Wednesday, August 12, 2015

8/16/15 Mass Mysteries: Seriously people, I'm not joking. -Jesus

Welcome back to Mass Mysteries! In this weekly series, I breeze through the readings for Sunday Mass to help you and I prepare our minds so we can teach our children. I throw out whatever random knowledge or insights I may have so that you can be an instrument of catechesis for your children. If you know more than I, please comment below and add your own instruction for us all.

Mass Mysteries for the Littlest of the Littles
Jesus is still talking about the Bread of Life! If we eat Jesus' Body and Blood, we will live forever with Him in Heaven.

Proverbs 9:1-6 
Wisdom has built her house;
    she has hewn her seven pillars.

She has slaughtered her beasts; she has mixed her wine;
    she has also set her table.

She has sent out her young women to call
    from the highest places in the town,
“Whoever is simple, let him turn in here!”
    To him who lacks sense she says,
“Come, eat of my bread

    and drink of the wine I have mixed.
Leave your simple ways, and live,
    and walk in the way of insight.”


The first time that I read through this, I thought, "Huh?" 

On a second reading--I gleaned some wisdom. (Is that punny? Anyone catch that? Glean?) Ok...moving on.

The book of Proverbs was written by Solomon. He was David's son--so he is Jesus' great-great-great-great...Grandpop. Solomon famously asked God for the gift of Wisdom instead of the fame or wealth that many other kings (and people) may ask for. He was given that wisdom, and rewarded with the wealth and fame anyway! 

This passage from Proverbs is personifying Wisdom, and she is leading people to 'insight' or 'understanding.' Wisdom is asking people eat and drink of her to gain understanding. Jesus' asks the same--eat and drink of his body and blood to gain understanding and life with him.

Psalm 34:2-7
R. Taste and see the goodness of the Lord.
I will bless the LORD at all times;
his praise shall be ever in my mouth.
Let my soul glory in the LORD;
the lowly will hear me and be glad.
R. Taste and see the goodness of the Lord.
Glorify the LORD with me,
let us together extol his name.
I sought the LORD, and he answered me
and delivered me from all my fears.
R. Taste and see the goodness of the Lord.
Look to him that you may be radiant with joy,
and your faces may not blush with shame.
When the poor one called out, the LORD heard,
and from all his distress he saved him.
R. Taste and see the goodness of the Lord.

Last week, we sang Psalm 34. This week we sing Psalm 34. Next week, we will guessed it, Psalm 34! It's as if there is a theme that we should be noticing!

Ephesians 5:15-20
Look carefully then how you walk, not as unwise but as wise, making the best use of the time, because the days are evil. Therefore do not be foolish, but understand what the will of the Lord is. And do not get drunk with wine, for that is debauchery, but be filled with the Spirit, addressing one another in psalms and hymns and spiritual songs, singing and making melody to the Lord with your heart, giving thanks always and for everything to God the Father in the name of our Lord Jesus Christ.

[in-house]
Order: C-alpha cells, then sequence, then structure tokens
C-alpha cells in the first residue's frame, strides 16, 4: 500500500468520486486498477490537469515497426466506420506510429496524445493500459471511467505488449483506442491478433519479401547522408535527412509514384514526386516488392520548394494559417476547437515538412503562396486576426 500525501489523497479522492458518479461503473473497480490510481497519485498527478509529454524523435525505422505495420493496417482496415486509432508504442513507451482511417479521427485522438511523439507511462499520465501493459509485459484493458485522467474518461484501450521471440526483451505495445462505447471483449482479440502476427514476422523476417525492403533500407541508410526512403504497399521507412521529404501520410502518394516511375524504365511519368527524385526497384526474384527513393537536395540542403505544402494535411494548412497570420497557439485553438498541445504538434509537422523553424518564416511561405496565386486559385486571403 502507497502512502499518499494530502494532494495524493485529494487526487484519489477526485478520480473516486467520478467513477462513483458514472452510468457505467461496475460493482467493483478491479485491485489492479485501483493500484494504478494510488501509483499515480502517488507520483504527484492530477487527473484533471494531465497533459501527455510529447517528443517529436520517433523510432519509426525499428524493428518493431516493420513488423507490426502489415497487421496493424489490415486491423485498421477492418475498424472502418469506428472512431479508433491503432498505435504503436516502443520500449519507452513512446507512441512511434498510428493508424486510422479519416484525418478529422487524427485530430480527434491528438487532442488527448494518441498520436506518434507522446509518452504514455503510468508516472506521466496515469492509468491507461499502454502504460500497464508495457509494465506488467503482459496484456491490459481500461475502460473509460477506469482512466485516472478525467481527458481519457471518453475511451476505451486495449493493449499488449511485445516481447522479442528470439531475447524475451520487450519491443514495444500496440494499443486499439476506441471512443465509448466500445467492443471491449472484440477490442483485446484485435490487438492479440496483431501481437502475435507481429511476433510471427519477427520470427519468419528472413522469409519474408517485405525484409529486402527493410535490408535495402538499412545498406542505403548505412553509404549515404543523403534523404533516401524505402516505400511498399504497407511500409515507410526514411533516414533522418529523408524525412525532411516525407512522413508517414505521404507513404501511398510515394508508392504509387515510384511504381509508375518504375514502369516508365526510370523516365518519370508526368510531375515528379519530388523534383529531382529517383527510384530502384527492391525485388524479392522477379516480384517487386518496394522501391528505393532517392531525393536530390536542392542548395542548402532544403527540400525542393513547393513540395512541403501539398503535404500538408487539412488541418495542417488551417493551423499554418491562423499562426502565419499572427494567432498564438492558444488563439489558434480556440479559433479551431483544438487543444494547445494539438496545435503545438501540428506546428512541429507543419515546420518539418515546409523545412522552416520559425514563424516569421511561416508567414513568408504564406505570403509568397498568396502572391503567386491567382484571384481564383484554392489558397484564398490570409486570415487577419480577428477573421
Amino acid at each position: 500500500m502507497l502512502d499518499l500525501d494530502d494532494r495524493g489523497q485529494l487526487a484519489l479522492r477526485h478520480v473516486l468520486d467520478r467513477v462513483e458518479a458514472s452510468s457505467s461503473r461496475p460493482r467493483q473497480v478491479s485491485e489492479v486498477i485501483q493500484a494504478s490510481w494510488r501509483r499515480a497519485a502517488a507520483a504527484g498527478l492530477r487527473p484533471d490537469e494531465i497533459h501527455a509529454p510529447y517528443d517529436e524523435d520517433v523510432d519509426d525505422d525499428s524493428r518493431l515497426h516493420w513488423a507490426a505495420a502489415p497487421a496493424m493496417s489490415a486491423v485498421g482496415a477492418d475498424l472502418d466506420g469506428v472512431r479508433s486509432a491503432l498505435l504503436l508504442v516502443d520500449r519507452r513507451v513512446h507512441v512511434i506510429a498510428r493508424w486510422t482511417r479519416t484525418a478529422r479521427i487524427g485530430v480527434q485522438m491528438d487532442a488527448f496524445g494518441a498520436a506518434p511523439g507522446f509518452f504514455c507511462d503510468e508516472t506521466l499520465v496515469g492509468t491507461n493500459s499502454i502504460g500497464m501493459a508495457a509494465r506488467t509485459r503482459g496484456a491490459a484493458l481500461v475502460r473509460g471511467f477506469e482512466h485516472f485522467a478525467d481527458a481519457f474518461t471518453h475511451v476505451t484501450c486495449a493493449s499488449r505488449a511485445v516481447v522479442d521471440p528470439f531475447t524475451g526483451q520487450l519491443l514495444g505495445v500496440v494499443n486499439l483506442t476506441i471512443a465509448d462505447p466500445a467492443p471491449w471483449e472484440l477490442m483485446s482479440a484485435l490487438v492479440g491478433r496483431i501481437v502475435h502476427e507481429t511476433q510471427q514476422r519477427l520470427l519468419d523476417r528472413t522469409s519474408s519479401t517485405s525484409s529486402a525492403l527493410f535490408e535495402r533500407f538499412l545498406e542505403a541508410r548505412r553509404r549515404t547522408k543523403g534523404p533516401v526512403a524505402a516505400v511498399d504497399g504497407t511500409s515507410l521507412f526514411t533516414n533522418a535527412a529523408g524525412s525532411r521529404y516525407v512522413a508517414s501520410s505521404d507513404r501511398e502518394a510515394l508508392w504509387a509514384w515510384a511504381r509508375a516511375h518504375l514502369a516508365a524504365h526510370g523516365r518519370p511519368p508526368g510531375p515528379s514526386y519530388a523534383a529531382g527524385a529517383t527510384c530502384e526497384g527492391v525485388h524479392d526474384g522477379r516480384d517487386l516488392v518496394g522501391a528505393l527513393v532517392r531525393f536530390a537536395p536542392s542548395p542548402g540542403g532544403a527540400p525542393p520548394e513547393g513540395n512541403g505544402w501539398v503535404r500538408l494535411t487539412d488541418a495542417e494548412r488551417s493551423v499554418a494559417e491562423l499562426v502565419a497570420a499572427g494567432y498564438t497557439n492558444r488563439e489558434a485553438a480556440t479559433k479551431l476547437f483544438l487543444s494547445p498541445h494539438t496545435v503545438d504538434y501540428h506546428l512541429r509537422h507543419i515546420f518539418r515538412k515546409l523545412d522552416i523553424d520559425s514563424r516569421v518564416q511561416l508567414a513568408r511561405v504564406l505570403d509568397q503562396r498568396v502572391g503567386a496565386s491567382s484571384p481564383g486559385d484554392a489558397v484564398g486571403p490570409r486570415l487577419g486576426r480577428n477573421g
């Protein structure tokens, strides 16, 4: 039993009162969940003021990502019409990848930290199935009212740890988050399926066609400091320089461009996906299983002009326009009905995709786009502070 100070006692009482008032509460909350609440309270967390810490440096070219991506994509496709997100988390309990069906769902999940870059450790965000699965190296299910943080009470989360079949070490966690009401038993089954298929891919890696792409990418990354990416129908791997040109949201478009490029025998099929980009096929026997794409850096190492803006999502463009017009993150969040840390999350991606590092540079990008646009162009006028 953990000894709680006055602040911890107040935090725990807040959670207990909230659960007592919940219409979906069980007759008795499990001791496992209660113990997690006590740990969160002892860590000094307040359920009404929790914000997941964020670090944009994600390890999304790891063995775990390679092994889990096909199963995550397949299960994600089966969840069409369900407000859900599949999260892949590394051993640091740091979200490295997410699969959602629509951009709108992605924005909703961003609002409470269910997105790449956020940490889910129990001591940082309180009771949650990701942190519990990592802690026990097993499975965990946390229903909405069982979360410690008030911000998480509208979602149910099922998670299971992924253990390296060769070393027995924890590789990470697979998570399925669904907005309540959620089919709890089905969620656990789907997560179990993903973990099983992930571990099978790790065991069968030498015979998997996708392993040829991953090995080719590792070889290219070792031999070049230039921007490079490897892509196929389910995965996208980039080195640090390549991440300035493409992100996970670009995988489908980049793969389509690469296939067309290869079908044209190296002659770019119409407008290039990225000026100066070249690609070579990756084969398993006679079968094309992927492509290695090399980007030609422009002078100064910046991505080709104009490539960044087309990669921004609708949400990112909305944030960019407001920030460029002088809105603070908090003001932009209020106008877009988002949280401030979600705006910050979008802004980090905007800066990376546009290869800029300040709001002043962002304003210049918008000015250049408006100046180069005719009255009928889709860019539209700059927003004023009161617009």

Our second reading is from Ephesians again. Saint Paul has some great advice today about singing and praising the Lord! He asks us to sing to the Lord and 'give thanks always.' These are easy phrases to teach our children! I love singing with little kids. They get so excited and they have no fear of judgement because they don't have the 'beautiful voices' they want. They have such happy, joyful voices--perfect for praising God!

Last week, I was talking to some friends about my difficulty with Prayer of Adoration. It doesn't come naturally to me. I feel awkward and self-conscious. However, I LOVE to sing, and singing/adoration is something I can easily do with my kiddos. Here's an easy-peasy song to tie in to  this reading. 

Father, we adore you.
Lay our lives before you.
How we love you.

John 6:51-58
I am the living bread that came down from heaven. If anyone eats of this bread, he will live forever. And the bread that I will give for the life of the world is my flesh.”

The Jews then disputed among themselves, saying, “How can this man give us his flesh to eat?” So Jesus said to them, “Truly, truly, I say to you, unless you eat the flesh of the Son of Man and drink his blood, you have no life in you. Whoever feeds on my flesh and drinks my blood has eternal life, and I will raise him up on the last day. For my flesh is true food, and my blood is true drink. Whoever feeds on my flesh and drinks my blood abides in me, and I in him. 

As the living Father sent me, and I live because of the Father, so whoever feeds on me, he also will live because of me. This is the bread that came down from heaven, not like the bread the fathers ate, and died. Whoever feeds on this bread will live forever.”


For the last few weeks, Jesus has continually said, "I am the Bread of Life." He continues today, with even more bolder terms. He's talking about flesh and blood. Those are words that kind of gross me out in any conversation, and now Jesus is reiterating that we need to eat of that flesh. This is one of the tenets of our Catholic faith. We believe that Jesus truly  meant for us to eat of His Body and drink go His Blood. However, what we eat and drink at Mass doesn't look like flesh and blood (thank goodness!). Through the miracle of transubstantiation, and using fancy philosophical terms, the substance becomes Jesus' body and blood while the accidents stay the same. I think I have that right...there is more information at the USCCB if you're curious.


Saint of the Week: Saint Pius X

That's all folks! It's time to print your Catholic Kids Bulletins for this weekend!

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